Editor's note: Bill Ziegler is a retired fisheries biologist who managed fisheries in the southwest U.P. for most of his 34-year career in the Michigan Department of Natural Resources.
CRYSTAL FALLS - The long awaited walleye opening day is Sunday.
Many walleye enthusiasts will be venturing out to fish for this very popular game fish. Selecting the proper spot is crucial to walleye fishing success.
Walleye should be active now because their spawning period occurred during a relatively "normal" time this spring. When walleye spawning occurs early, like the 2010 season, walleye often move away from typical locations and disperse into early summer locations.
On opening day, local water temperatures should be nearing 50 degrees, up from 42 degrees when they spawn.
This year, predominantly male walleye should be found relatively close to their spawning grounds on opening day.
Females only stay on the spawning area at the peak and then disperse to other areas of the lake where forage is available. For example, post-spawn female walleye move to mud bars or flats where burrowing mayflies reside.
In most walleye lakes, walleye spawn on the windward rocky or gravelly shorelines and on rock and gravel bars out in the main lake. If the lake has a significant inlet, try looking near or in the lower portion of the inlet. Walleye will spawn on the first significant gravel and rock riffle or rapids.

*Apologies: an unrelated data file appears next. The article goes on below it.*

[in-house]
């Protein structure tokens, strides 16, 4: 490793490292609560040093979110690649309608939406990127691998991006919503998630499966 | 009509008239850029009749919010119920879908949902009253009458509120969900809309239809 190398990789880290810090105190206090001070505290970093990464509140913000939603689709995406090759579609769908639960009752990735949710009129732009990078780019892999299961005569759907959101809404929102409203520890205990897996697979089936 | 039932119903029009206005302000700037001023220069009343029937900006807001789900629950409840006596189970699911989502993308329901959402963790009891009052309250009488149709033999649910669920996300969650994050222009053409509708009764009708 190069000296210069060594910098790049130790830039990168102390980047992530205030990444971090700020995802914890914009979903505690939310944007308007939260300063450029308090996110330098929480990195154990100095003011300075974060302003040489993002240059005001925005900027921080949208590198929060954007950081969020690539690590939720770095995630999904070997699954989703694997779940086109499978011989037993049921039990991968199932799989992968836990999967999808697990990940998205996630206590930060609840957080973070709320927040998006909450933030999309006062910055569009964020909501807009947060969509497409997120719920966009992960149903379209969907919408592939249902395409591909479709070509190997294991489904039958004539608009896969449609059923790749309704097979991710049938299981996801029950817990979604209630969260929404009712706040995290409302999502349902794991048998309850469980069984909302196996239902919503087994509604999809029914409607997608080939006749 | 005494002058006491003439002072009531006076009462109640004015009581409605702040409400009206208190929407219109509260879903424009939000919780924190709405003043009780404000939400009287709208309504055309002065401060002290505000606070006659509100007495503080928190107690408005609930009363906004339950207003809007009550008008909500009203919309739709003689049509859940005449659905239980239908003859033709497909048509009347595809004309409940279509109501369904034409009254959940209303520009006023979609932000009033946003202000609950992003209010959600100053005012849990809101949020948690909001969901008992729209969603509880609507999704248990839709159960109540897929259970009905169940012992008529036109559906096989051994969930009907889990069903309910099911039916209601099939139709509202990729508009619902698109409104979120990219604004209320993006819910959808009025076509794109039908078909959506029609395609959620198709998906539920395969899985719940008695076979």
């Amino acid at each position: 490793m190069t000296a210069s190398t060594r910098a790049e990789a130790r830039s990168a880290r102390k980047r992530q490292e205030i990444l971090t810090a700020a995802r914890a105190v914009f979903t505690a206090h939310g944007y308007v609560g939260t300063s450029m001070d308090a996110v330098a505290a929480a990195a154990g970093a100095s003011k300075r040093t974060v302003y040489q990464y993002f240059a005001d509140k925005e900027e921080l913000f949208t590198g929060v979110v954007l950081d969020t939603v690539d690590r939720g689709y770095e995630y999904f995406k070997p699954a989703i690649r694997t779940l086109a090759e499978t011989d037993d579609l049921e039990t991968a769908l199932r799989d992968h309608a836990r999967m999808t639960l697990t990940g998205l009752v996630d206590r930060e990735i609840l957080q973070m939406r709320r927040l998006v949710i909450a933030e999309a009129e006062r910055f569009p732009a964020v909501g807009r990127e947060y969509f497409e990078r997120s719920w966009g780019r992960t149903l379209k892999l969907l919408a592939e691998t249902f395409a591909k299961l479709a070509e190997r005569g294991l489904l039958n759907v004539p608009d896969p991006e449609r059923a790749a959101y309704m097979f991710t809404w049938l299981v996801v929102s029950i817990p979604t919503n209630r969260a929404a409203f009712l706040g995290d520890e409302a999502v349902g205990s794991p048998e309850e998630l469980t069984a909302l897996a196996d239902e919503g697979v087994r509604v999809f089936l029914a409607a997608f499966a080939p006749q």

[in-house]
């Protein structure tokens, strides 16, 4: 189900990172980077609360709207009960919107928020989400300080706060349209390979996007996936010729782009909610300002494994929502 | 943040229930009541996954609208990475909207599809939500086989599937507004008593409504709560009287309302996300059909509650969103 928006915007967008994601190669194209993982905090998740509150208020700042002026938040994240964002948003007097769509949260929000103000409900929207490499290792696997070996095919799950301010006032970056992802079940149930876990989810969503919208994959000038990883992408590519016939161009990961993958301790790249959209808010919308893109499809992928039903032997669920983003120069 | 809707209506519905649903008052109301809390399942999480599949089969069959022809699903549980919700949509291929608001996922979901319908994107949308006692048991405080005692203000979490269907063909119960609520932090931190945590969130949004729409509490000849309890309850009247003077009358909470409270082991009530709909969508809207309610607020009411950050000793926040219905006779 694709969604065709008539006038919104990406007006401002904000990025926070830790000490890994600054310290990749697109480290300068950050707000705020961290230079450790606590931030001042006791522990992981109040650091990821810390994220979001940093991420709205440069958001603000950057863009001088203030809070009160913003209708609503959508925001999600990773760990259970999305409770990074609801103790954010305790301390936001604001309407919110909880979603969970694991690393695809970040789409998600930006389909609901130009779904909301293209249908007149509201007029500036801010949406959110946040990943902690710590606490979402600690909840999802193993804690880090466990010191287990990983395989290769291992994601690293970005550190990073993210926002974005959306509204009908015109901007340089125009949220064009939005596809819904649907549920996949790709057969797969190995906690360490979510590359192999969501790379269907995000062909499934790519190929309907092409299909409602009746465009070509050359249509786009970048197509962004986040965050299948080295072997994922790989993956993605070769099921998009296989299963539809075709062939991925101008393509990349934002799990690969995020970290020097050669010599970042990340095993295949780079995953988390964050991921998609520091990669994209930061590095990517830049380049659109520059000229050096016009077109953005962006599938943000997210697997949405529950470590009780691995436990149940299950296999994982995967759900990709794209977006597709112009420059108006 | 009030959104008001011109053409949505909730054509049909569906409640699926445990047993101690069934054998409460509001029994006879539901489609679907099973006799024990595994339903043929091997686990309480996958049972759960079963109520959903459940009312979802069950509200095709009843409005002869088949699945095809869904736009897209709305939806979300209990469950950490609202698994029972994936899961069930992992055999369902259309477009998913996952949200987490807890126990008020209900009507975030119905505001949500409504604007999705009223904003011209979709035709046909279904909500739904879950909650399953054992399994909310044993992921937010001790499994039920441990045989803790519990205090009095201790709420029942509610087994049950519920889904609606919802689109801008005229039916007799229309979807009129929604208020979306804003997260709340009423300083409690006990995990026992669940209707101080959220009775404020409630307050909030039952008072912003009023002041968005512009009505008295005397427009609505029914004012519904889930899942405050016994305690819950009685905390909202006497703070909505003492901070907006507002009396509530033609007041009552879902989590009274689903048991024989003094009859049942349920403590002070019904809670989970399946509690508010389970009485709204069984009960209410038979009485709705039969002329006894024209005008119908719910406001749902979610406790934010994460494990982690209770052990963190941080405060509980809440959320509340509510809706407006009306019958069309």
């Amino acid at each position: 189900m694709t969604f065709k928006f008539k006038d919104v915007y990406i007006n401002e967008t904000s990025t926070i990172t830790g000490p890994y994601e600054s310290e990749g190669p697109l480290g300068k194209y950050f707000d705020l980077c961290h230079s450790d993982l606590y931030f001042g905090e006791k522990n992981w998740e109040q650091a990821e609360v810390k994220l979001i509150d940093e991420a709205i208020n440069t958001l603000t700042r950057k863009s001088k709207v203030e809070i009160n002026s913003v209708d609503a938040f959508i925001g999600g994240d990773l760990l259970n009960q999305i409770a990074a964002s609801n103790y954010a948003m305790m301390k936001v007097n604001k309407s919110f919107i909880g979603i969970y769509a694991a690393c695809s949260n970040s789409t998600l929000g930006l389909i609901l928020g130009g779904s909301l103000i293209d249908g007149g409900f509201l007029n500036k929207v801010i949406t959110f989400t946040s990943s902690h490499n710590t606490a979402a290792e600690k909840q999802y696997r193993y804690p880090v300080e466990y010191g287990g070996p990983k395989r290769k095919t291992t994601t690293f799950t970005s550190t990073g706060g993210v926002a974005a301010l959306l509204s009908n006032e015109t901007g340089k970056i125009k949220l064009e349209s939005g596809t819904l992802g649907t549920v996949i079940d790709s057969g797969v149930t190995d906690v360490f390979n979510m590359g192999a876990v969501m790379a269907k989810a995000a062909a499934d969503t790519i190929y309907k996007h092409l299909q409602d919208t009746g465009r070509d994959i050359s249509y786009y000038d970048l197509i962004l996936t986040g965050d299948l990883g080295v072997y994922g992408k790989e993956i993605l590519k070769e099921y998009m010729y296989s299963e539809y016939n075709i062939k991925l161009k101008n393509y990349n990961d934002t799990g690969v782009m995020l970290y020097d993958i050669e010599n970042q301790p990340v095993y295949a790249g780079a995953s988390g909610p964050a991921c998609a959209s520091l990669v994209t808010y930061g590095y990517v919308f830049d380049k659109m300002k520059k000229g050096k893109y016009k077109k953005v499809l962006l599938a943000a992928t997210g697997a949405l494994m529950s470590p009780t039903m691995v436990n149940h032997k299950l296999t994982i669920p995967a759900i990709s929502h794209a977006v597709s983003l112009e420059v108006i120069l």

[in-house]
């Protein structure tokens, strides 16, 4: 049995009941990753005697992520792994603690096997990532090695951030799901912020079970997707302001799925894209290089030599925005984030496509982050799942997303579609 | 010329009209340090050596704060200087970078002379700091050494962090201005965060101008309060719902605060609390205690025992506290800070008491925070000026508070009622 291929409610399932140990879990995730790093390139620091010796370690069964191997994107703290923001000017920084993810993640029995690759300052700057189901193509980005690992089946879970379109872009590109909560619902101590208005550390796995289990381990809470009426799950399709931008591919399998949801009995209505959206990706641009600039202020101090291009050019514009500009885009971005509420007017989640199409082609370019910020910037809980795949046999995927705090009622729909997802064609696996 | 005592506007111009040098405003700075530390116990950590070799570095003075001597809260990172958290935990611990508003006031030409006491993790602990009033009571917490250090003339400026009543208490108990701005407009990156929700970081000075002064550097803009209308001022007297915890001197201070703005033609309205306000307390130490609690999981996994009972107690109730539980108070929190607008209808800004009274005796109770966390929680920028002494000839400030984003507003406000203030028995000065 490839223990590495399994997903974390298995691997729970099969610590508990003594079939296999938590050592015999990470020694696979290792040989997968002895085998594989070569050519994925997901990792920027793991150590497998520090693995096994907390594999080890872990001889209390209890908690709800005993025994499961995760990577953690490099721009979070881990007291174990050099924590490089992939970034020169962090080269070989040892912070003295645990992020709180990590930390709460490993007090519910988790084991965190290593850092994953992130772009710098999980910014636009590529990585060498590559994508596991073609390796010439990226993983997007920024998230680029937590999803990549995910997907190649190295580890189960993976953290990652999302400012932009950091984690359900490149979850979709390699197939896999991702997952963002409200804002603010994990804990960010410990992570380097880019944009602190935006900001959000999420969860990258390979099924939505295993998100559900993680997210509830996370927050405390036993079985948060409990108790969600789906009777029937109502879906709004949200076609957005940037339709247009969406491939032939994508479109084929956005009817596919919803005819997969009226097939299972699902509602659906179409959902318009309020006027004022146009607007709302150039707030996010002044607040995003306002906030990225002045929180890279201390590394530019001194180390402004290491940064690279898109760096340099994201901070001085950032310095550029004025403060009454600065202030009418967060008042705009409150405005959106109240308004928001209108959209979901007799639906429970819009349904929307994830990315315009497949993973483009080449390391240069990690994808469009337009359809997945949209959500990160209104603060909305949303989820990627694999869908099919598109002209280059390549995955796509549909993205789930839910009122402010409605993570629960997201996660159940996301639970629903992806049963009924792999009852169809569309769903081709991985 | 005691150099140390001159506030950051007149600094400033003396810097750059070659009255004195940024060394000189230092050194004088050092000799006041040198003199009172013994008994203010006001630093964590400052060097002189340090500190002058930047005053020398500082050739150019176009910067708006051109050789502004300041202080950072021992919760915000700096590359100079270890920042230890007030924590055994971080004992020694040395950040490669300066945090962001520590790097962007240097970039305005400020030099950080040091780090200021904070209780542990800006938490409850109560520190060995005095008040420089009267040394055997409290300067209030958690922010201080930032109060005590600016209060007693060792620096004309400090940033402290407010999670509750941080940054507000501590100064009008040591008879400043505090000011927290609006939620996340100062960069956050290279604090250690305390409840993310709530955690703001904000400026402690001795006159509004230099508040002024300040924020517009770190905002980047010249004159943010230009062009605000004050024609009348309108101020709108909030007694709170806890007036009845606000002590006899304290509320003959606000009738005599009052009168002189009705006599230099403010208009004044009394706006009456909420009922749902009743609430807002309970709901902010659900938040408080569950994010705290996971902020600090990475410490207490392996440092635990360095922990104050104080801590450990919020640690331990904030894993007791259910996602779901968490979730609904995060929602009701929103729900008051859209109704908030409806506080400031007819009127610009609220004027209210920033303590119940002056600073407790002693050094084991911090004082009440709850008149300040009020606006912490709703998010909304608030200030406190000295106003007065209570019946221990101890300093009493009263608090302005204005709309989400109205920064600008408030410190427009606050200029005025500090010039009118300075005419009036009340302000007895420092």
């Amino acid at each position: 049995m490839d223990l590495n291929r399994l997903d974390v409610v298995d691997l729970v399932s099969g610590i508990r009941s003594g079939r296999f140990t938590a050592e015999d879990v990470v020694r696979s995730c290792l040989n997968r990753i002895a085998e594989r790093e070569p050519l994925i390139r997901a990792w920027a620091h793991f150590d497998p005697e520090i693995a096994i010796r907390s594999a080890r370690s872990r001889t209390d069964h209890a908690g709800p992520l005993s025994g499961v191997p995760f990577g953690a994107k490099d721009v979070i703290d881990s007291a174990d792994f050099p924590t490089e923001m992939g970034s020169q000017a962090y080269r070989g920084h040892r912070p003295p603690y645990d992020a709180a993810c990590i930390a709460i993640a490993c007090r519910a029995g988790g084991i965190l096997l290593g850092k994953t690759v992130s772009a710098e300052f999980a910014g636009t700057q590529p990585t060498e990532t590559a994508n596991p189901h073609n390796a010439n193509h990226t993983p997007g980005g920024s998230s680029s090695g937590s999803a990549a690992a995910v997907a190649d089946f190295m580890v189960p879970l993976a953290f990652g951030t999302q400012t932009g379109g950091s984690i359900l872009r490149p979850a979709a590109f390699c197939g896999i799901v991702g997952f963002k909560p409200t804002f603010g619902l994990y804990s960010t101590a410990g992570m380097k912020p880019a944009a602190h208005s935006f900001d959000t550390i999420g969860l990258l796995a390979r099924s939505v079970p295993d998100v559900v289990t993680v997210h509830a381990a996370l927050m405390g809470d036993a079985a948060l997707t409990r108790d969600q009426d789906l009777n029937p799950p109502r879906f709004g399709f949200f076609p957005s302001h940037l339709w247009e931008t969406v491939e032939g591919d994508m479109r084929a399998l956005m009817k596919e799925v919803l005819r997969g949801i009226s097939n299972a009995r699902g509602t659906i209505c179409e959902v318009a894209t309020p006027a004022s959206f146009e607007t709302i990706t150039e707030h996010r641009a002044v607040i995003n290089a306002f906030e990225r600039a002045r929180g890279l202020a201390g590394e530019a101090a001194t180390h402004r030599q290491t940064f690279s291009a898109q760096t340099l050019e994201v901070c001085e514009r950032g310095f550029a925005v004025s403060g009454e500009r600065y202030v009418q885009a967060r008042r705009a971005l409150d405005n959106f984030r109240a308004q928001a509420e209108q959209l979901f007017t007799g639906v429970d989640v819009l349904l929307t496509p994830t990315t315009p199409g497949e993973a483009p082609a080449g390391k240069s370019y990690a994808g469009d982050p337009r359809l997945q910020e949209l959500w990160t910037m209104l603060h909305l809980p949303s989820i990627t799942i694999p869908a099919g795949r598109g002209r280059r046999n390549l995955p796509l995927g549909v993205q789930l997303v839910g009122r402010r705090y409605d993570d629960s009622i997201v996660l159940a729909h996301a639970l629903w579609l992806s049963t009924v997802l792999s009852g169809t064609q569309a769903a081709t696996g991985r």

In reservoirs with a major inlet walleye can typically be found below an upstream dam. Local examples include: Hemlock Falls Dam above Peavy Reservoir, Way Dam above Hemlock Falls Reservoir and just below Horse Race Rapids in Paint Pond.
As gas prices climb trying to pick a walleye lake nearby becomes more important.
A decade ago our area had many good walleye fishing waters close by. Unfortunately, as the Fisheries Division Administration has shifted its walleye management efforts to the Great Lakes, finding a nearby walleye lake with a good population becomes more difficult.
As fewer waters support viable but highly sought after walleye populations, more fishing pressure is focused on the fewer remaining walleye waters and the number of "legal fish" in those waters decreases faster.
Many of the area walleye lakes were sustained by maintenance walleye stocking. The walleye fingerlings that used to go to Dickinson and Iron County lakes were shifted to the Bays de Noc in northern Lake Michigan.
Little Bay de Noc or the mouth of the Menominee River is an excellent walleye fishery. But for those who want to find something closer, some research is necessary.